The only way to win is to not play, but that's harder than you would think. A lot of the tactics that people think protect them are completely wrong. That's why ...
"People say, 'If you look them in the eye, that's the mistake!' Or, 'When you walk by alone, that's when they get you!'" David says, probably while twirling his mustache and stroking a white cat. "The truth is that it doesn't really matter. We don't [target] people looking or walking alone. ... We just approach people that fit a certain profile for our product and try to get them in. I would approach you just the same if you were with a friend, not making eye contact, or even if you're on the phone. The truth is that you feel too uncomfortable saying no when you've made eye contact, or when you don't have a good enough excuse to refuse."
Apparently, "I don't need or want this product" isn't good enough.
It turns out that the secret to making a lot of money peddling worthless crap is not just to be impressively rude but to prey on decent people's desire not to be.
"Notice how we never ask you if you would come see a demonstration," David says. "That'll make it too easy to say no. We would more likely say something that'll be harder to refuse like, 'Excuse me, can I ask you something real quick?' Or, 'Here, take this free X.' And once you've stopped, you'll feel obligated to continue talking to us."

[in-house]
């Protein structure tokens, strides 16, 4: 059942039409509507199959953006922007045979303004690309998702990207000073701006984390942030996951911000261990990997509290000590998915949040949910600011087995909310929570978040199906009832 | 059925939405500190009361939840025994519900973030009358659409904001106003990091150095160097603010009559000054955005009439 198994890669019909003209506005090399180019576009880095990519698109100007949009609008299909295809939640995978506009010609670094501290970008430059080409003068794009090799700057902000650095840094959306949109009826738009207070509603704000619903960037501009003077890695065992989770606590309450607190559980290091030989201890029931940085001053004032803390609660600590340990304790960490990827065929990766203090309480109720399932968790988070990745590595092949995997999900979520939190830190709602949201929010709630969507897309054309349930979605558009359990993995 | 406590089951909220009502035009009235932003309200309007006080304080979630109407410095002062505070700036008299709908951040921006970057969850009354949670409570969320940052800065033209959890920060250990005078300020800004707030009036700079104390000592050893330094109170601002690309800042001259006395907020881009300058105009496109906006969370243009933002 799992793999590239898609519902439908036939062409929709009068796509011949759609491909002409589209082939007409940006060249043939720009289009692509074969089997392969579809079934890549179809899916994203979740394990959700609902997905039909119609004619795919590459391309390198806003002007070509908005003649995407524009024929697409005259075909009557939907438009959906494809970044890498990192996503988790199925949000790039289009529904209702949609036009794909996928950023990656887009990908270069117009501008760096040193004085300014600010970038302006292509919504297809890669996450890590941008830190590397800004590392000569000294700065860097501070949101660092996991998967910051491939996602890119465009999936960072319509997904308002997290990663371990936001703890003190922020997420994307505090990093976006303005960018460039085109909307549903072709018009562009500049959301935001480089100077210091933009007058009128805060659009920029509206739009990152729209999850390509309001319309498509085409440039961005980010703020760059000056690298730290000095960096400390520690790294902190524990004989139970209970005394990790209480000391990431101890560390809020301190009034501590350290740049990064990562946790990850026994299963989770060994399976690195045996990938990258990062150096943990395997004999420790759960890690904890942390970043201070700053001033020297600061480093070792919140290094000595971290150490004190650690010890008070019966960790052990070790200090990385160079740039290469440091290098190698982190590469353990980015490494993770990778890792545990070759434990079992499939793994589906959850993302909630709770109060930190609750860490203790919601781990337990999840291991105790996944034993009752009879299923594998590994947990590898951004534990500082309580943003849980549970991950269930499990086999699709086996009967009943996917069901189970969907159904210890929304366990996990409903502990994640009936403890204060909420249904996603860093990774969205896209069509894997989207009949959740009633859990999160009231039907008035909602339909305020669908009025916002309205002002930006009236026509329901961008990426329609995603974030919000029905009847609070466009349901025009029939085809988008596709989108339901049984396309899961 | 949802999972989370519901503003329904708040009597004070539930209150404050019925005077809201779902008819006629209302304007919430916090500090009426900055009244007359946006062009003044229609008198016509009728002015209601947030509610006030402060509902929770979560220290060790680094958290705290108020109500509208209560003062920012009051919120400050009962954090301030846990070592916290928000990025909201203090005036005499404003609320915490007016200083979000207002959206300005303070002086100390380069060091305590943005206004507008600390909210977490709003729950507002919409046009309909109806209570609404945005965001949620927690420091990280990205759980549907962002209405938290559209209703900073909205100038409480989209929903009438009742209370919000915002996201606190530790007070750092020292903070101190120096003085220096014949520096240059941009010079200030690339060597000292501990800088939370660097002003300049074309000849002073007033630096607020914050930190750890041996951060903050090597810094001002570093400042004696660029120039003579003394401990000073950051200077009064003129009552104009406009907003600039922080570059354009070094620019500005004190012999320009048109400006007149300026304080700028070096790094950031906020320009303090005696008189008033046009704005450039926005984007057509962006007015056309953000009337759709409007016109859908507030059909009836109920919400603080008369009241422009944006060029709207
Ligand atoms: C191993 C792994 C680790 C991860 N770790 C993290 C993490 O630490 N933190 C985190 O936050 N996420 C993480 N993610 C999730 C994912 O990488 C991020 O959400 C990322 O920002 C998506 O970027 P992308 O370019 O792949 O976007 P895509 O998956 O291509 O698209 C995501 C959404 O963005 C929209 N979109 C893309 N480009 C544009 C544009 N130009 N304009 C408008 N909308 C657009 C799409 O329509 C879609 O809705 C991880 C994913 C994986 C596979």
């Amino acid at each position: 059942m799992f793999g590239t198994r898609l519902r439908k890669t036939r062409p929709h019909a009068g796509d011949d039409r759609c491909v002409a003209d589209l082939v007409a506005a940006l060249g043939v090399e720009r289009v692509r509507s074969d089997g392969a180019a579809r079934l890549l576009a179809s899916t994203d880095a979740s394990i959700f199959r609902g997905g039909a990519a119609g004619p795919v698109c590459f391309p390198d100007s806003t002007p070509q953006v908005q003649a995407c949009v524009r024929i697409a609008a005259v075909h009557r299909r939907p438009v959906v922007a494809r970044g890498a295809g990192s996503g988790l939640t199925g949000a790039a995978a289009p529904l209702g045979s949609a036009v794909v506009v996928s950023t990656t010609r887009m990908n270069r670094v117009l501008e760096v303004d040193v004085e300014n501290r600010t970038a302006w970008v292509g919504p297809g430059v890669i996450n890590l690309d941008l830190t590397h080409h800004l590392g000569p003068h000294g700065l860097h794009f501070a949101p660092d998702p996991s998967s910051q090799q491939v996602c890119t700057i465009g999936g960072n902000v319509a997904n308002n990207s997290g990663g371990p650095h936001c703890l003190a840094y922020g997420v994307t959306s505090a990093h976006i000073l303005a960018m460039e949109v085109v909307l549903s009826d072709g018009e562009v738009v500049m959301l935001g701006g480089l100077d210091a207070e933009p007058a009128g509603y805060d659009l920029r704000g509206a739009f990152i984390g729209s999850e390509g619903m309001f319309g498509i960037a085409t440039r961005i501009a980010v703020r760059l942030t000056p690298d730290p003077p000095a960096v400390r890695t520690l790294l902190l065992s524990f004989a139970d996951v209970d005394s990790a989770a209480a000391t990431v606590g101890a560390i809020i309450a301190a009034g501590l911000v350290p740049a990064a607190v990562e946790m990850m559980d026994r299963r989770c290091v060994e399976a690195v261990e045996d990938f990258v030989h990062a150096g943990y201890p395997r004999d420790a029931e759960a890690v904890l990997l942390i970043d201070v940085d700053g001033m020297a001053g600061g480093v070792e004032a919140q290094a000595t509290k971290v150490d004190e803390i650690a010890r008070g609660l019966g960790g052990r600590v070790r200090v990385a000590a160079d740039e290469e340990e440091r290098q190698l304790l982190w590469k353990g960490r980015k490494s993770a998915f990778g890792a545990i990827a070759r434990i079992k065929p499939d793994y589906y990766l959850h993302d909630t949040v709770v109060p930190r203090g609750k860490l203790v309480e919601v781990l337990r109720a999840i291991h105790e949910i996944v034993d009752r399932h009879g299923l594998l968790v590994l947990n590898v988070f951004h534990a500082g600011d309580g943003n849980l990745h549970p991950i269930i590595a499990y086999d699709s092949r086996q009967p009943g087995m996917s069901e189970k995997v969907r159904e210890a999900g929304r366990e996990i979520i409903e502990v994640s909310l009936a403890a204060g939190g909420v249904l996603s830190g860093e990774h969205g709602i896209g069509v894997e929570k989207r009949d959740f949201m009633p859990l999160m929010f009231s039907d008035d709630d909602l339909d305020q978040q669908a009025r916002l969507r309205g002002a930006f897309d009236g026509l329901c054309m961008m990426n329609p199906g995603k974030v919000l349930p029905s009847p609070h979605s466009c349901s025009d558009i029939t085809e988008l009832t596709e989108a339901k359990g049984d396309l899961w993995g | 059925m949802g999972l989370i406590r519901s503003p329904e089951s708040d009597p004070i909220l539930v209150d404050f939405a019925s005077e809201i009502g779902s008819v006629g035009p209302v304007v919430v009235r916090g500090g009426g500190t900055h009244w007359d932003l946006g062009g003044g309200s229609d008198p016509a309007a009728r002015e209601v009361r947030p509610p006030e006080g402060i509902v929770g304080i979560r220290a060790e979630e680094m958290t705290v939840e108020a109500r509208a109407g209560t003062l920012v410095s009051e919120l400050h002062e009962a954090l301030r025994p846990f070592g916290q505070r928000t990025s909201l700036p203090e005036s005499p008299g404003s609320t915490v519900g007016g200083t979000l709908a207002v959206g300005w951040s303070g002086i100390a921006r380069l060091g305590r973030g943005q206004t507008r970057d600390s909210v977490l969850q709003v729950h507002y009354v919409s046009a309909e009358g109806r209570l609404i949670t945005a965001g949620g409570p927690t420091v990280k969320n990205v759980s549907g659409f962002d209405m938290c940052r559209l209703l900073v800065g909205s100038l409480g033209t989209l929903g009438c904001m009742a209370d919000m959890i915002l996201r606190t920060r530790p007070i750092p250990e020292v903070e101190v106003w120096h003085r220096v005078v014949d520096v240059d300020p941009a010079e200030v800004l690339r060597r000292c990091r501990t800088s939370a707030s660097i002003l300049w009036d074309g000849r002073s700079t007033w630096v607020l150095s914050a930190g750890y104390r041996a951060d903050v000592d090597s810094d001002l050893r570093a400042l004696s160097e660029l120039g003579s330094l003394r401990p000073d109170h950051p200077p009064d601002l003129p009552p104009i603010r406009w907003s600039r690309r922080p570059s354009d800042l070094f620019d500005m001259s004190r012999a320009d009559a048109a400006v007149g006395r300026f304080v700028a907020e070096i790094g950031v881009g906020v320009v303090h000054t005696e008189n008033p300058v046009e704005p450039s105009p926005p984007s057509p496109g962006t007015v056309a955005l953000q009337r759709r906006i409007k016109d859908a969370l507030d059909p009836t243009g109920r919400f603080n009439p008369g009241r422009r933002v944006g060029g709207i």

At that point, they switch tactics, bullying you into thinking that any polite excuse you give not to buy something isn't good enough until you either give in or break down and punch them in the taint.
The secrets to a good negotiator are confidence, eye contact,
and uppercutting through the scrotum, not into it.
David says: "As a customer, you don't wanna be a dick, and we take advantage of the fact that you don't want to be a dick. ... When it's time to buy, you would convince yourself why it's a good purchase because you'll feel uncomfortable walking away. ... We make a lot of money off of that."
But there is hope: "There is a sentence that, if you say, there is no rebuttal for," David says. "When I first heard it, I just stood there completely dumbfounded and didn't know what to say. My colleague said that if everyone knew to say it, we would all be out of business." Those magic words are: "'I love it; I'm already sold; my husband is coming to buy it for me next week."
"And he totally intends to buy the AC adapter, too!"
David says: "That means that I can't convince you because you're already convinced. I can't get any money from you right now because you've already scheduled your purchase and it's not today."
There you have it -- everyone head down to your local mall and start messing with the immigrants.
Oh, hey, Manna has a Twitter, apparently.